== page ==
More than half of consumers cite having to repeat information as the most annoying part of customer service interactions.

 

Bridging the gap with technology

To transform customer service from a cost center to a growth driver, you need well-governed customer data and the technical muscle to spin that data into assets that transform customer experiences.

 

Master data management (MDM)

Delivering the caliber of service that makes a trusted advisor requires clean, current, reliable customer data that’s readily accessible to the people and applications that need it. Building and implementing a MDM strategy for customer data enables businesses to:

• Identify where customer data resides and who has access to it”

• Ensure data accuracy and eliminate duplicates

• Create a data governance program to ensure reliability

• Build a single source of truth for all customer data

 

Advanced analytics

Advanced analytics enables organizations to transform raw customer data into actionable insights that can drive an improved customer experience, product innovation, and competitive advantages. To cite one example from the utilities industry, providers can track customers’ normal energy consumption patterns and deliver proactive communications when their usage exceeds normal parameters, potentially forestalling “bill shock” when the next payment date arrives.

 

AI

Organizations leverage artificial intelligence to build data-fueled platforms for both customers and service agents. For example, …

Chatbots and “virtual agents” can offer instant answers to frequently asked questions and rapid resolution to common issues such as password resets.

• AI-driven agent dashboards can “listen in” on phone calls and chats and proactively suggest solutions and resources to the agent.

• AI enables businesses to identify patterns in customer data that product teams can use to design new features or create innovative product offerings.

 

88% of customers have had a conversation with a chatbot over the past year.

 

Self-service portals

In addition to simplifying common tasks like bill pay, portals that are powered by advanced analytics and AI enable customers to access personalized recommendations and learn how to get the most value out of their products and services. Utility customers, for example, can use customer portals to monitor their consumption, access energy-saving tips based on their history and usage habits, and explore pricing plan recommendations based on their lifestyles (e.g. whether they have solar panels or drive electric vehicles).

 

Utilities spotlight: Reinventing customer journeys

Each industry and each organization has its own unique customer journeys, and redefining the role of customer service requires a close look at these journeys—what they are today and what they could be in the future. For utility companies, mapping out ideal journeys for specific customer needs is an important first step in taking on their new role as trusted advisors.

 

Bill pay

Realistically, monthly bill payments may be the only interactions customers have with their utility providers, so it’s in every utility’s interest to make the experience as positive as possible. Utilities can seize the opportunity to deliver options and communications that enhance the customer experience, such as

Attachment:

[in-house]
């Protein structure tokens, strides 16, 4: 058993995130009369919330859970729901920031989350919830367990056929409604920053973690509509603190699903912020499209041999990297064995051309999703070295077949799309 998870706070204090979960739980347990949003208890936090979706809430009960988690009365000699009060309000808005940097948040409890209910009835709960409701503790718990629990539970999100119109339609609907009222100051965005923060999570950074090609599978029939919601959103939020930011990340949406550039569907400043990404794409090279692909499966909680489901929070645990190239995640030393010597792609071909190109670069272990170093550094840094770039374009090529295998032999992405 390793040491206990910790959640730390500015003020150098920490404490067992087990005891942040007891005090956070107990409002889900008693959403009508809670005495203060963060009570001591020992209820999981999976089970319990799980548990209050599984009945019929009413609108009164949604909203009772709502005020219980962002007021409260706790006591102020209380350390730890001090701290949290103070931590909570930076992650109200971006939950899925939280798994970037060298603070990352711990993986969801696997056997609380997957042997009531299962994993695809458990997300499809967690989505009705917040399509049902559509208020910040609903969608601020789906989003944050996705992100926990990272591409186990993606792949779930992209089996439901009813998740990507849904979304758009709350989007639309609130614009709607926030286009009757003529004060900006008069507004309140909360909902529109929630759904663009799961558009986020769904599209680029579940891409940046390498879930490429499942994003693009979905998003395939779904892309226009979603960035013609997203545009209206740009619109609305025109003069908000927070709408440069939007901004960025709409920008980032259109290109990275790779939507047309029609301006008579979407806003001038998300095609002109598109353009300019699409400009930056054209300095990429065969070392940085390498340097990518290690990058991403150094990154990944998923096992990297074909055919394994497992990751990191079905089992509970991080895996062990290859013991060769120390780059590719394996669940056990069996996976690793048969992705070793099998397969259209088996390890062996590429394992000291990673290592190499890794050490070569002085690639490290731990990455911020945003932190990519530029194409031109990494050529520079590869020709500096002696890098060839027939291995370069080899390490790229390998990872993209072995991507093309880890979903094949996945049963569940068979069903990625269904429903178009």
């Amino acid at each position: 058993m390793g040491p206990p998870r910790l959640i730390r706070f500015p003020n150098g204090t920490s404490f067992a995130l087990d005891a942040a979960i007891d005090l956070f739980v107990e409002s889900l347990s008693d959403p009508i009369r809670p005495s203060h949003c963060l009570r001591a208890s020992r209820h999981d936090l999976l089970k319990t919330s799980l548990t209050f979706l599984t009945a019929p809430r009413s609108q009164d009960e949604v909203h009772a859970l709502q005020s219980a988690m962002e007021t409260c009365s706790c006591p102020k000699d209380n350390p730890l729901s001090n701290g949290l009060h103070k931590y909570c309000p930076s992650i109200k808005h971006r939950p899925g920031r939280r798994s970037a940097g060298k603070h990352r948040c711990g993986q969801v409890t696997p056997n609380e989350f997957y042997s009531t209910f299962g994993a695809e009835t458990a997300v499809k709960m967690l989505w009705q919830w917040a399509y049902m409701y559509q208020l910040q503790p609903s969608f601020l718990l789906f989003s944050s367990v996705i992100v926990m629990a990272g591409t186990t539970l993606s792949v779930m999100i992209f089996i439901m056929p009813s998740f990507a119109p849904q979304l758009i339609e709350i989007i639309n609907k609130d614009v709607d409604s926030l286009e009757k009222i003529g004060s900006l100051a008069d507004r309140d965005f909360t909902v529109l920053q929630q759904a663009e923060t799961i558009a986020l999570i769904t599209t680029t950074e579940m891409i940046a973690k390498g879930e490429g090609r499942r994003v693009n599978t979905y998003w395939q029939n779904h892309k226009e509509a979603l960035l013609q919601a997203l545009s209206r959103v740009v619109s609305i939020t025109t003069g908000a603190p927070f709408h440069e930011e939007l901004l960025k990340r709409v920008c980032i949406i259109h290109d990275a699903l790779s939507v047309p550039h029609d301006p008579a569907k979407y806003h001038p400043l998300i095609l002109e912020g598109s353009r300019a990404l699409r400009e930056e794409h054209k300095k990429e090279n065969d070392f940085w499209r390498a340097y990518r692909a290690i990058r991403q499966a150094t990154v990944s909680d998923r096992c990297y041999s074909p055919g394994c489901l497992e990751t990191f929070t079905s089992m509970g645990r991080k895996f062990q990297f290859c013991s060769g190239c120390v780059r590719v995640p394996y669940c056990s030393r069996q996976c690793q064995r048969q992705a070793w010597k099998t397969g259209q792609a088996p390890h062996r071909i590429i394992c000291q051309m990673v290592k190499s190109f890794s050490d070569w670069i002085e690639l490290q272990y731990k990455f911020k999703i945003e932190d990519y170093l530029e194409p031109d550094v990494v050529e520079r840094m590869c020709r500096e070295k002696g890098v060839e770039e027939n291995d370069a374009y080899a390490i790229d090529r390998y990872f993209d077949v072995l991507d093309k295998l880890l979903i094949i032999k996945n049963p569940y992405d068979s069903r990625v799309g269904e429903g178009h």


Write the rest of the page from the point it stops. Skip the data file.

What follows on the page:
• Creating a separate Twitter account for billing inquiries and other account-related questions

• Offering a quick-pay option that requires no login

• Alerting the customer to flexible billing options such as auto-averaging and “choose your own due date”

• Offering 1-click enrollment for paperless billing

• Showing an analysis of the customer’s usage from the previous month compared to a rolling average and offering personalized recommendations for lowering their consumption

 

Outage communications

Aside from payment of their monthly bills, there’s one other occasion that forces customers to think about their utility providers: when their service goes out. Utilities can use these occasions as opportunities to deepen customer relationships by delivering the information they need and putting on the “trusted advisor” hat to help them get through the disruption:

• Allow customers to sign up for notifications regarding outages via email or text messaging.

• Let customers know when you’re aware of an outage in their area, approximately how many customers it affects, and when you expect service to be restored.

• In case of an extended outage, use your platform to share tips such as limiting opening of refrigerators and freezers to maintain temperature levels.

• Advise customers on how to be prepared for outages (e.g. keeping flashlights with spare batteries readily available) and on what to do in case of an extended outage (e.g. how to use generators safely).

 

Shaping the future of customer service

Traditionally seen as a cost center—a “necessary evil” (or at least a “necessary neutral”)—customer service is emerging as the next great business growth opportunity. By delivering the proactive, personalized experiences customers expect and building the resulting data into product development and other areas, organizations can reap the benefits of tapping into a source of growth that’s been right in their own backyards all along: their own customers.

 

 

Transforming the utilities customer experience

  

 

Amit Unadkat

Amit Unadkat is a Senior Manager of Digital Transformation with extensive experience in robotic process automation, virtual assistants, business process optimization, and technical product management. In 2021 he received Built In’s Tech Innovator Award for his work in automation and was recognized as a Rising Star by Consulting Magazine.

 

 

 

 

Tejan Gabisi

Tejan Gabisi is a Director of Advanced Analytics, responsible for overseeing engagements that focus on advanced analytics, digital product development and innovation. He has over 20 years of experience leading cross-functional teams with demonstrated success in developing digital roadmaps across multiple industries including power and utilities, oil and gas, healthcare, financial services and technology.